Based on the conversations in the comments, I believe a pragmatic solution would be the best immediate course of action, while still working on the long term addiction issues. The first step is to get your husband to agree to give you all of his credit cards and let you manage the money for a set period of time, say 3 months, to see how it goes. (In my experience people are more likely to agree to being uncomfortable for a finite period of time, rather than indefinitely.) Step 2 is to provide him a means for making purchases on his own, but with a limited budget. Here are some examples:
- You can purchase pre-paid credit cards. For example, each month you purchase $100 (or $500 or whatever makes sense) in pre-paid cards and give them to him. Once he's out of money he will have no choice but to ask your permission for future purchases for the rest of the month. Pros: easy and you can start tomorrow. Cons: there is usually a nominal fee for these types of cards.
- You can obtain a type of credit card that allows additional users to have set spending limits. Very few personal credit cards have this feature (Amex is one), but all small business CCs do. More info here. Pros: pretty much just like pre-paid cards except that you still get to easily see the itemized bill/history and you can earn points or cashback. Cons: you may have to apply for a new CC to get one with this feature.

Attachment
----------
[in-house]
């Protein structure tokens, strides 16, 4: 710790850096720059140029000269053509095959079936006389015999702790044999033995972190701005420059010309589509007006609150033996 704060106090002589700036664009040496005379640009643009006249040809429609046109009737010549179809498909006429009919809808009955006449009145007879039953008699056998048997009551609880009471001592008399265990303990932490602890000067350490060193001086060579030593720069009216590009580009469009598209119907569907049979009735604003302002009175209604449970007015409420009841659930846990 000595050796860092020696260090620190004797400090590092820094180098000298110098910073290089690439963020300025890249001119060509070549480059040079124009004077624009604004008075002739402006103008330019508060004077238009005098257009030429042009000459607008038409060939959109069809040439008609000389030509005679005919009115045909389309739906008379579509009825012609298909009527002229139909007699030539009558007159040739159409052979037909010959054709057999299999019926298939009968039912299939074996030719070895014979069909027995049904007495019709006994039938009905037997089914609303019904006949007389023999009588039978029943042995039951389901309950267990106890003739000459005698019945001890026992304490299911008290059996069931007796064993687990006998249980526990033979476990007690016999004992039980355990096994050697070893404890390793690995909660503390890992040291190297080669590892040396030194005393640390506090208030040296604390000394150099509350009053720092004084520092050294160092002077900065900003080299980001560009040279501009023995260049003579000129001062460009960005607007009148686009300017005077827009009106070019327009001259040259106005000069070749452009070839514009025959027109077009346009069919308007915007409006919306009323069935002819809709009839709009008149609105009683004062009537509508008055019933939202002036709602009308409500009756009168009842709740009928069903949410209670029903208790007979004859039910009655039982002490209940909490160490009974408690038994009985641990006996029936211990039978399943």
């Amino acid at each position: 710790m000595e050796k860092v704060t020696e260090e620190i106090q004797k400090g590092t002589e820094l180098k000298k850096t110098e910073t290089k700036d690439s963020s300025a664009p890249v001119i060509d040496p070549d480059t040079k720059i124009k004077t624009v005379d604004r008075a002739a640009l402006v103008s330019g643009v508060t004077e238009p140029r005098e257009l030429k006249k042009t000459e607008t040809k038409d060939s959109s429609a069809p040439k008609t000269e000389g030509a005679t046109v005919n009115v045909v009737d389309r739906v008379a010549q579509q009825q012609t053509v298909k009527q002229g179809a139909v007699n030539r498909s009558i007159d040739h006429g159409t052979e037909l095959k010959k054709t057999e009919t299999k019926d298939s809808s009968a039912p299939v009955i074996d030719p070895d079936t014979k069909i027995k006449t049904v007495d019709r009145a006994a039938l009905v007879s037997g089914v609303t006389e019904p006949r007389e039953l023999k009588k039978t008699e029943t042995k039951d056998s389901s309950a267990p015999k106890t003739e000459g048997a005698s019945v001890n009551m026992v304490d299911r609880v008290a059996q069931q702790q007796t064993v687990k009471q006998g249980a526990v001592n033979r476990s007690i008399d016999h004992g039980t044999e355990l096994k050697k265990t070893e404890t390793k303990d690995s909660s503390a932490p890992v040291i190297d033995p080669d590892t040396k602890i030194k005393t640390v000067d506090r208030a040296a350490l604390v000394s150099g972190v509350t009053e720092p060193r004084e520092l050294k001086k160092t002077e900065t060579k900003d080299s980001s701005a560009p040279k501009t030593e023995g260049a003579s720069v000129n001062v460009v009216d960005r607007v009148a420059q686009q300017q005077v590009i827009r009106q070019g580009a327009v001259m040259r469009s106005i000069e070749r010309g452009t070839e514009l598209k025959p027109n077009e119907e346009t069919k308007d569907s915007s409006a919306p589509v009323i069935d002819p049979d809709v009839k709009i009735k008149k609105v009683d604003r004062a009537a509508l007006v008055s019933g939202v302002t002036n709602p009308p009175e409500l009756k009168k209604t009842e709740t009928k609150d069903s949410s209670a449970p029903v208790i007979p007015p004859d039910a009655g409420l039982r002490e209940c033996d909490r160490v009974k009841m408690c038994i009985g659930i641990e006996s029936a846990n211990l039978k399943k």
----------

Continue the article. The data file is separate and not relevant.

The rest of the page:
- You can obtain a type of credit card that has "Virtual Credit Cards" feature. BofA and Citibank both have this. I used the Citibank feature many years ago and it enables you to create a virtual CC number with a pre-set spending limit and expiration date that can only be used for a single vendor. (I assume today the feature is the same if not better.) Pros: you can be more granular by limiting to specific merchants and limits. Cons: this requires you to possibly get a new card, and you must be more involved. Anytime your husband wants to purchase from a merchant you haven't set up yet, he has to ask for your help which could be annoying to him. More info on Virtual CCs here.
Perhaps a combination of the above options would work best.
Another thing to consider is to set up alerts with your bank so that you are notified of certain purchases (or all) that are made by your husband. This varies by bank, but nowadays most will allow you to receive text/email immediately when the purchase happens, and can be set to certain amounts or categories. There is a definite psychological difference between, "If I buy this, my spouse will find out at the end of the month and berate me." and "If I buy this, my spouse is going to run in here in 30 seconds and berate me." The latter might actually be a deterrent on its own, and you may likely have the opportunity to undo the purchase if you wish to.
As a side note, it's important to realize that the above suggestions are still allowing for some limited amount of enabling and temptation to occur. If the addiction is such that it is hazardous to one's health (for example drugs or alcohol addiction), then I don't believe this would be the best course of action. These suggestions are based on my impression that the biggest concern at the moment is financial, and I believe these ideas help to mitigate that.